Vicious Rumors & Vile Gossip: What Might You Expect From the 2021 Sea-Doo RXP-X 300


It’s been a really long time since we’ve done a “Vicious Rumors & Vile Gossip” article and that’s not for a lack of trying. It seems that The Watercraft Journal’s batting record for getting the exclusive on new and expecting product has been so good that the OE’s have battened down the hatches tighter than a Marvel Studios movie set. And understandably so, because if we happen to leak out the juicy details on an upcoming machine, the news may be so tantalizing that it’ll sway a would-be buyer from a current sale for anticipation of a machine that may or may not happen.

So we’re gonna preface this article with a warning: this is ALL rumor and conjecture. If you’re looking at a 2020 RXP-X 300, go ahead and buy it. OK, with that out of the way, let’s talk about what we do know, what we think we know, and well, a whole bunch of unsubstantiated thoughts on what to expect from Sea-Doo’s 2021 RXP-X 300. And yes, a new RXP-X is coming down the pike. That much is true. Sea-Doo and Yamaha are almost in lockstep when it comes to rotating out a model line every nine years, and the last redesign of the RXP-X was back in 2012, which frankly, just doesn’t feel that long ago.

The then-new 2012 RXP-X touted 260-horsepower from a supercharged-and-intercooled Rotax 1503 3-cylinder; that is, until its upgrade to the ACE 300 engine in 2016. At its reveal, we noted that the RXP-X 300 in this form was faaar too much machine for most riders. This was a top tier sport bike that wasn’t happy unless it was snapping off hairpins at wide open throttle, and frankly, our opinion remains the same. The T3 hull was designed by the late Sea-Doo engineer, Sam Spade specifically for optimal buoy course performance; and a dozen Pro Open and GP World Championships testify to Sam’s genius.

But nine years have passed beneath the current RXP-X’s hull and it’s time for a fresh take on the world’s most powerful 2-seater. Already, the “knowns” are the carryover of the current RXP-X’s powertrain. Identical to the mighty RXT-X 300 and luxurious GTX Limited 300, the centrifugally supercharged ACE 300 will continue as-is, it’s big 1630cc displacement producing a true 300-horsepower. Equally, industry-leading innovations like Sea-Doo’s third generation Intelligent Brake and Reverse, iControl engine management software – including Launch Control and Slo Mode, and Ergolock will all be found in fine form on the new RXP-X.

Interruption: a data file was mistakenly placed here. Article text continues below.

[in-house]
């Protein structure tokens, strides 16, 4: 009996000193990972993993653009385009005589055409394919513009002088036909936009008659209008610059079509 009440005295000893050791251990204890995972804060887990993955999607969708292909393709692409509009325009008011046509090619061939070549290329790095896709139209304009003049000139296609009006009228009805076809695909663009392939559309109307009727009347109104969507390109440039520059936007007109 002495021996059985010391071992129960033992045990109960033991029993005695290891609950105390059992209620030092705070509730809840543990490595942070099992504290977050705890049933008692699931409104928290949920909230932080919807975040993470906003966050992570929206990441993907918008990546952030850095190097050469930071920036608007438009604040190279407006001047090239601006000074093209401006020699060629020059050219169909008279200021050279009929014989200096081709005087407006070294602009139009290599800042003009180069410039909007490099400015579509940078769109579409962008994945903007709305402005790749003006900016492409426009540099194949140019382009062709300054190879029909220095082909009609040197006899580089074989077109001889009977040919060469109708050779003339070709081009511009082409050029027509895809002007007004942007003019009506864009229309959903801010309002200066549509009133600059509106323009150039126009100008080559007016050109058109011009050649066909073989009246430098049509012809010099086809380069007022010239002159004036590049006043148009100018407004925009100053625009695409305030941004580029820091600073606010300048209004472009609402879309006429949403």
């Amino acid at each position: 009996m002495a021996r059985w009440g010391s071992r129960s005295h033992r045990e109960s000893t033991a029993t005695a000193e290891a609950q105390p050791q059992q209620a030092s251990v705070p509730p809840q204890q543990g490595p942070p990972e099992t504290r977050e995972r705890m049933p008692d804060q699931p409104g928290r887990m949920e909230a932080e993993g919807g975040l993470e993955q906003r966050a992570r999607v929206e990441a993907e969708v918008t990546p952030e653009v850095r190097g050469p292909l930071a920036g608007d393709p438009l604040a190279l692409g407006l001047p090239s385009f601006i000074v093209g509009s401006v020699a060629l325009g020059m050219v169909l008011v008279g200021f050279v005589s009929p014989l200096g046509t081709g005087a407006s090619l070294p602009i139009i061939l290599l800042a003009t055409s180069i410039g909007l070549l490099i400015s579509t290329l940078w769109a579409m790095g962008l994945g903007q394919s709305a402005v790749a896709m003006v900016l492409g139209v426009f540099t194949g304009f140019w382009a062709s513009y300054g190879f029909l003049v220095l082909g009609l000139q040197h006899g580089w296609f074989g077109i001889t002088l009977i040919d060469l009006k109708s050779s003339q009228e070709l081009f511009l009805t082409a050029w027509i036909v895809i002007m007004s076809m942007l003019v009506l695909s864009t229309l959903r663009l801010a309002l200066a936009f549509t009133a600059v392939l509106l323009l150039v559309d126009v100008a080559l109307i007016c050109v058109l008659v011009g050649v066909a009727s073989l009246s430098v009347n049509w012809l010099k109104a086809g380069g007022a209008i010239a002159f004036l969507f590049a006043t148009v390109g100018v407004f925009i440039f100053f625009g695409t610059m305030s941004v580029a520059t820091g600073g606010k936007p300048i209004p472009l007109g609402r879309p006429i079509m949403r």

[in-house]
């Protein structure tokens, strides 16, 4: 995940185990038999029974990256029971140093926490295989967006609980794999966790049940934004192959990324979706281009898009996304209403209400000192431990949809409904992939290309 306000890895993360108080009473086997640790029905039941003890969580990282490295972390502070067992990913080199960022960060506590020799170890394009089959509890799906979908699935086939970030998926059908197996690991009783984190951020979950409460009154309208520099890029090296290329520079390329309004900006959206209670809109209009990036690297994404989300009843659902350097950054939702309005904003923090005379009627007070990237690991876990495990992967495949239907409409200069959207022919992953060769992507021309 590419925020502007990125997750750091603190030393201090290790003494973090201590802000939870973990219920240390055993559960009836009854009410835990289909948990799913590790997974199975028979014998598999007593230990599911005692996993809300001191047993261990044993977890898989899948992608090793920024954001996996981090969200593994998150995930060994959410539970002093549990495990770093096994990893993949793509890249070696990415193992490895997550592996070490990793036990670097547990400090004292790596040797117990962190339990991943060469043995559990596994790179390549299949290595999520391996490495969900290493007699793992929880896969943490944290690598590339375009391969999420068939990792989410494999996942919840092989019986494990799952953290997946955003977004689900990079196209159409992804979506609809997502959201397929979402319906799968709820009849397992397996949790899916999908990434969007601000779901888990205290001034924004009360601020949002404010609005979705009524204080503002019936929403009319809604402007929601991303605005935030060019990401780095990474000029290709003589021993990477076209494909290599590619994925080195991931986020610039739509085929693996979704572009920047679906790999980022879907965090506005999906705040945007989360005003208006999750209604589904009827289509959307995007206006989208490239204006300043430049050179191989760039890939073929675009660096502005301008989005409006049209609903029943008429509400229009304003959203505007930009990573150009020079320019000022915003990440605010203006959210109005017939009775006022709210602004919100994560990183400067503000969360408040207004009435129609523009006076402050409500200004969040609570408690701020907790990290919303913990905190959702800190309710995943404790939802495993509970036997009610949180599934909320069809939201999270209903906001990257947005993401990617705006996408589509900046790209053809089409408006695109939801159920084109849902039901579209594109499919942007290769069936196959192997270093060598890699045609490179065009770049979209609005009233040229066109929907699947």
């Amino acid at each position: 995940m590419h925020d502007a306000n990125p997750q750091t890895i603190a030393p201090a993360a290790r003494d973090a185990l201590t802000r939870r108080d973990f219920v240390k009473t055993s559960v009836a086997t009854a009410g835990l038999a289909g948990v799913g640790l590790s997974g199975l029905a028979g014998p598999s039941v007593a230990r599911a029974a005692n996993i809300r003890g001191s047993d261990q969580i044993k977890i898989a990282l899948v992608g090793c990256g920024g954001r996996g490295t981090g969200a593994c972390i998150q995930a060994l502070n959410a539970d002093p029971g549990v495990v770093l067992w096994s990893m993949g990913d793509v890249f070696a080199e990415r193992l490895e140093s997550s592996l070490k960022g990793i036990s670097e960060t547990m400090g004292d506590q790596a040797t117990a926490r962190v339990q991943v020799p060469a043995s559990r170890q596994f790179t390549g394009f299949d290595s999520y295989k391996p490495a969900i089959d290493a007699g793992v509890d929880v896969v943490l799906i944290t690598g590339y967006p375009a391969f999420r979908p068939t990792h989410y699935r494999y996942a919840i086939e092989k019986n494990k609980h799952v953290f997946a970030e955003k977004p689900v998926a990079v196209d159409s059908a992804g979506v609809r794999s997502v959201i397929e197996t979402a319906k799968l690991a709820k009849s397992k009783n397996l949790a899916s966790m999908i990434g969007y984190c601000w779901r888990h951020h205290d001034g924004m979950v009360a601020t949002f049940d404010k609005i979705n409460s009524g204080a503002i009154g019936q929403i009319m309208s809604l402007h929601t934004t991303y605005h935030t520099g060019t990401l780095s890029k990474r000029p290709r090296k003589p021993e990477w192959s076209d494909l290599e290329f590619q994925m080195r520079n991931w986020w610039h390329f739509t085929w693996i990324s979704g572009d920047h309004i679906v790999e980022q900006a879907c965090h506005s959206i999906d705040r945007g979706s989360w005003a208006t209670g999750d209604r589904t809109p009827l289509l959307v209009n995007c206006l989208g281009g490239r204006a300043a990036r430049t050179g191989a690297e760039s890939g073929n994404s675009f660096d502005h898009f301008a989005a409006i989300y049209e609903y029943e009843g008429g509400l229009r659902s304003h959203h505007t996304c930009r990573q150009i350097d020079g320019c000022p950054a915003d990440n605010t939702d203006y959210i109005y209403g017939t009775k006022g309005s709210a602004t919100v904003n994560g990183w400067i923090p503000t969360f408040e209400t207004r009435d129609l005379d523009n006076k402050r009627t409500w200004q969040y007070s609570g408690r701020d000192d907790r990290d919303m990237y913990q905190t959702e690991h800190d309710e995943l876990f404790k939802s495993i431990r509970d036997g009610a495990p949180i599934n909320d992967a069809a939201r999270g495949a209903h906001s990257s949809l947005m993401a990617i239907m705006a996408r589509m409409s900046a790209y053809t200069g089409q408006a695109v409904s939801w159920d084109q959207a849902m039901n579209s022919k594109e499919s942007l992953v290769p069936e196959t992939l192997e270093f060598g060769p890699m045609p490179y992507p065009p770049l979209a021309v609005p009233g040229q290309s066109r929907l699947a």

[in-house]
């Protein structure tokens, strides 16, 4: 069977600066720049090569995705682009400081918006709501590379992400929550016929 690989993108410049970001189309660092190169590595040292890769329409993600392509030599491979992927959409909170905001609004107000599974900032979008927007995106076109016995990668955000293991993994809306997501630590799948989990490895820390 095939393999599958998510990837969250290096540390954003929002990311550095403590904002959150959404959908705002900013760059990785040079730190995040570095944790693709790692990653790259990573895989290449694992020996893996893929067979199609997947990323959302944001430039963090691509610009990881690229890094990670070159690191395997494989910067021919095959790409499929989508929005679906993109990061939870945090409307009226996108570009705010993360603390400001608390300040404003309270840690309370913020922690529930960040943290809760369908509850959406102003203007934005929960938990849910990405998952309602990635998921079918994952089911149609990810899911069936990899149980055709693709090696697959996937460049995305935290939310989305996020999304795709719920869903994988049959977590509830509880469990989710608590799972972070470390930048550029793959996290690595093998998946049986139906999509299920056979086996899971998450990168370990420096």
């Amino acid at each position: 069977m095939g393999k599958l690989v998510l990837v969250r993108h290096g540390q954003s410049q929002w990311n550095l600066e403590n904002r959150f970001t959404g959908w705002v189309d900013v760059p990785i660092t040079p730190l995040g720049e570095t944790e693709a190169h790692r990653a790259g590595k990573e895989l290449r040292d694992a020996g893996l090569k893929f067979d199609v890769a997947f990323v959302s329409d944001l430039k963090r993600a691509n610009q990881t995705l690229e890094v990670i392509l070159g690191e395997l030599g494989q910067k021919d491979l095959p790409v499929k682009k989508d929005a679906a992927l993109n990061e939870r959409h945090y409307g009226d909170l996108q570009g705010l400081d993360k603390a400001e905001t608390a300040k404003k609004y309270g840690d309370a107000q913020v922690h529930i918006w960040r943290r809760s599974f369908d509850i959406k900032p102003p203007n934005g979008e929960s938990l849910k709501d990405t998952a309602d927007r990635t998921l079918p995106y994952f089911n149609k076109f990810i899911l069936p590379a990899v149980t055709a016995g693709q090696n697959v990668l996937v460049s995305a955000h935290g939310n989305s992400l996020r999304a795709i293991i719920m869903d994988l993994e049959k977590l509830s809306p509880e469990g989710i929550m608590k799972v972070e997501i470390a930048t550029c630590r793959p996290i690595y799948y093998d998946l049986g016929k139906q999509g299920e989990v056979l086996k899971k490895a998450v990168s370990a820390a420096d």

For those uninitiated, the RXP-X 300 (and GTR-X 230, which is expected to return for 2021 as well) shares the deck with the GTI platform. This not only allows Sea-Doo a little bit of cost cutting by not having to produce a unique deck for two models, but also allows engineers to carry over a great deal of hardware and equipment from the Recreation segment. This sharing coincidentally, also gives us an approximate size of the new RXP-X. Comparing the 2020 GTR 230, we can expect the new RXP-X to come in at roughly the same 130.6-inch length, 48.5-inch width, and (possibly) the same 44.8-inch height.

These new GTR dimensions are surprisingly close to the current RXP-X’s 130.6-inch length (.2-inch shorter), 48.3-inch width (.2-inch narrower), and 45.3-inch height (.5-inch taller). The added height is attributed to the adjustable X-Steering system, which has yet to be confirmed – yet, is very likely – for 2021. The shared GTR/GTI deck also promises the introduction of BRP’s super-popular LinQ accessory system. Now the RXP-X can enjoy the use of collapsible mounts when riders are bringing along extra fuel, a cooler full of drinks and snacks, or even towing a wakeboarder with the retractable Ski pylon.